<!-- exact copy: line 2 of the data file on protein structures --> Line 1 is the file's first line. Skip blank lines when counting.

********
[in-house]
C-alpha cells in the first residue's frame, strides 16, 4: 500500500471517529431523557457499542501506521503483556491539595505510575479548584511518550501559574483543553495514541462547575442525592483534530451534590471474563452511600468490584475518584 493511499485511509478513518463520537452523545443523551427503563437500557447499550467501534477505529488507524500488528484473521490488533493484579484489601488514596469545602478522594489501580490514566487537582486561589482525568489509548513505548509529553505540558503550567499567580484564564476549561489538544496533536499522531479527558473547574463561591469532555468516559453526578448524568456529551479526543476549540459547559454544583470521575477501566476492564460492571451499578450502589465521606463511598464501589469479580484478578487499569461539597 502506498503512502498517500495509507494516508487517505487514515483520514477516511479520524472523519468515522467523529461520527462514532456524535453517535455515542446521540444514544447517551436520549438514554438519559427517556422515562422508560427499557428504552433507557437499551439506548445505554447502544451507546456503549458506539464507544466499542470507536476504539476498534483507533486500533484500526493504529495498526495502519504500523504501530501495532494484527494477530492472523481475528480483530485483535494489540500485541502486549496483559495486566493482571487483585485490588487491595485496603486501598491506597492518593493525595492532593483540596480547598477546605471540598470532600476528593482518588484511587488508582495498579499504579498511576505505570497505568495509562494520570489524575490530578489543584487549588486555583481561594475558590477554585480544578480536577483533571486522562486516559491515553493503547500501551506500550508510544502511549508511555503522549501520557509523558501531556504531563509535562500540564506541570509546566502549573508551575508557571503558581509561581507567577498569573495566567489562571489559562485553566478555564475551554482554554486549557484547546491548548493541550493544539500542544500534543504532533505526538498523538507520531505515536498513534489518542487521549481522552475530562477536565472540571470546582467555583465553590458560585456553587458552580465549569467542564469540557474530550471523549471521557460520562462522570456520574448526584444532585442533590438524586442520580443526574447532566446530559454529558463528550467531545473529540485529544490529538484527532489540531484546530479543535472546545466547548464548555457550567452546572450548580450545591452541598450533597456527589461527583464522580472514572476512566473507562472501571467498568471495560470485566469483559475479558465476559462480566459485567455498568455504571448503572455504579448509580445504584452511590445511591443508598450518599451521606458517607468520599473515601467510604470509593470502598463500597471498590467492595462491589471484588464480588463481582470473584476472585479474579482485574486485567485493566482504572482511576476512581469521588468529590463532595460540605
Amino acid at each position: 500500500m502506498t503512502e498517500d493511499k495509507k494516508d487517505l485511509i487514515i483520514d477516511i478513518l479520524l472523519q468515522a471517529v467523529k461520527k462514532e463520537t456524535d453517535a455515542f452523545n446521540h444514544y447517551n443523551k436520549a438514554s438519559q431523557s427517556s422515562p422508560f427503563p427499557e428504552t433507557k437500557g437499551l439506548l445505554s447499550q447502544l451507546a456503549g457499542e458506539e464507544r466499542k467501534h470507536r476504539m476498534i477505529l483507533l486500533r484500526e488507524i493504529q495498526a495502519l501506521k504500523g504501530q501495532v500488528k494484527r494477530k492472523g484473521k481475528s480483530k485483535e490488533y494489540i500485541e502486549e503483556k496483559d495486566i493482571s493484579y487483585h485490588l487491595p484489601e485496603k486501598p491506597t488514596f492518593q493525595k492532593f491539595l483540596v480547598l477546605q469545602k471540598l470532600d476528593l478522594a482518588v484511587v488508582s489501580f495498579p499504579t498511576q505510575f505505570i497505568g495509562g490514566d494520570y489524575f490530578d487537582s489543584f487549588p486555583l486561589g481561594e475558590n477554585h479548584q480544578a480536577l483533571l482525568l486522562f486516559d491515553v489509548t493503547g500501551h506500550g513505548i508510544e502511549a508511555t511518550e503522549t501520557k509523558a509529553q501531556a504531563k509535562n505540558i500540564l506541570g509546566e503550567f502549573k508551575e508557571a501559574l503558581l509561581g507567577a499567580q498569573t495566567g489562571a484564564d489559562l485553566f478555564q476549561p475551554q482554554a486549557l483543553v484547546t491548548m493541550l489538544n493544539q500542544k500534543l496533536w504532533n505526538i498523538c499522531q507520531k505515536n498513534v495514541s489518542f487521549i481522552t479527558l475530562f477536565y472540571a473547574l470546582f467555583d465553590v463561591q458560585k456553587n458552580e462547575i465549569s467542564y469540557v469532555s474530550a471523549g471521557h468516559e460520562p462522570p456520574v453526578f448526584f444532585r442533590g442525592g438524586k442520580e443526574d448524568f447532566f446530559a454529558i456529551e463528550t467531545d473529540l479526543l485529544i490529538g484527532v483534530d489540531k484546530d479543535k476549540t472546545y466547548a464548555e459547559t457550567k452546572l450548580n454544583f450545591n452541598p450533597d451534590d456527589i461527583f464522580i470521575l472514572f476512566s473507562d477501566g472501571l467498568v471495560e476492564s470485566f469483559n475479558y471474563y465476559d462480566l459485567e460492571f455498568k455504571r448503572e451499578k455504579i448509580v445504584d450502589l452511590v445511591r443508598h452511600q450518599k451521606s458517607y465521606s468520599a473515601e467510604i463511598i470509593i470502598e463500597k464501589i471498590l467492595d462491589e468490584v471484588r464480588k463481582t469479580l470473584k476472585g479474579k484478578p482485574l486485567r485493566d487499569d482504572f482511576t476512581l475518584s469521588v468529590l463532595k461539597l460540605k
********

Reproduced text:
C-alpha cells in the first residue's frame, strides 16, 4: 500500500471517529431523557457499542501506521503483556491539595505510575479548584511518550501559574483543553495514541462547575442525592483534530451534590471474563452511600468490584475518584 493511499485511509478513518463520537452523545443523551427503563437500557447499550467501534477505529488507524500488528484473521490488533493484579484489601488514596469545602478522594489501580490514566487537582486561589482525568489509548513505548509529553505540558503550567499567580484564564476549561489538544496533536499522531479527558473547574463561591469532555468516559453526578448524568456529551479526543476549540459547559454544583470521575477501566476492564460492571451499578450502589465521606463511598464501589469479580484478578487499569461539597 502506498503512502498517500495509507494516508487517505487514515483520514477516511479520524472523519468515522467523529461520527462514532456524535453517535455515542446521540444514544447517551436520549438514554438519559427517556422515562422508560427499557428504552433507557437499551439506548445505554447502544451507546456503549458506539464507544466499542470507536476504539476498534483507533486500533484500526493504529495498526495502519504500523504501530501495532494484527494477530492472523481475528480483530485483535494489540500485541502486549496483559495486566493482571487483585485490588487491595485496603486501598491506597492518593493525595492532593483540596480547598477546605471540598470532600476528593482518588484511587488508582495498579499504579498511576505505570497505568495509562494520570489524575490530578489543584487549588486555583481561594475558590477554585480544578480536577483533571486522562486516559491515553493503547500501551506500550508510544502511549508511555503522549501520557509523558501531556504531563509535562500540564506541570509546566502549573508551575508557571503558581509561581507567577498569573495566567489562571489559562485553566478555564475551554482554554486549557484547546491548548493541550493544539500542544500534543504532533505526538498523538507520531505515536498513534489518542487521549481522552475530562477536565472540571470546582467555583465553590458560585456553587458552580465549569467542564469540557474530550471523549471521557460520562462522570456520574448526584444532585442533590438524586442520580443526574447532566446530559454529558463528550467531545473529540485529544490529538484527532489540531484546530479543535472546545466547548464548555457550567452546572450548580450545591452541598450533597456527589461527583464522580472514572476512566473507562472501571467498568471495560470485566469483559475479558465476559462480566459485567455498568455504571448503572455504579448509580445504584452511590445511591443508598450518599451521606458517607468520599473515601467510604470509593470502598463500597471498590467492595462491589471484588464480588463481582470473584476472585479474579482485574486485567485493566482504572482511576476512581469521588468529590463532595460540605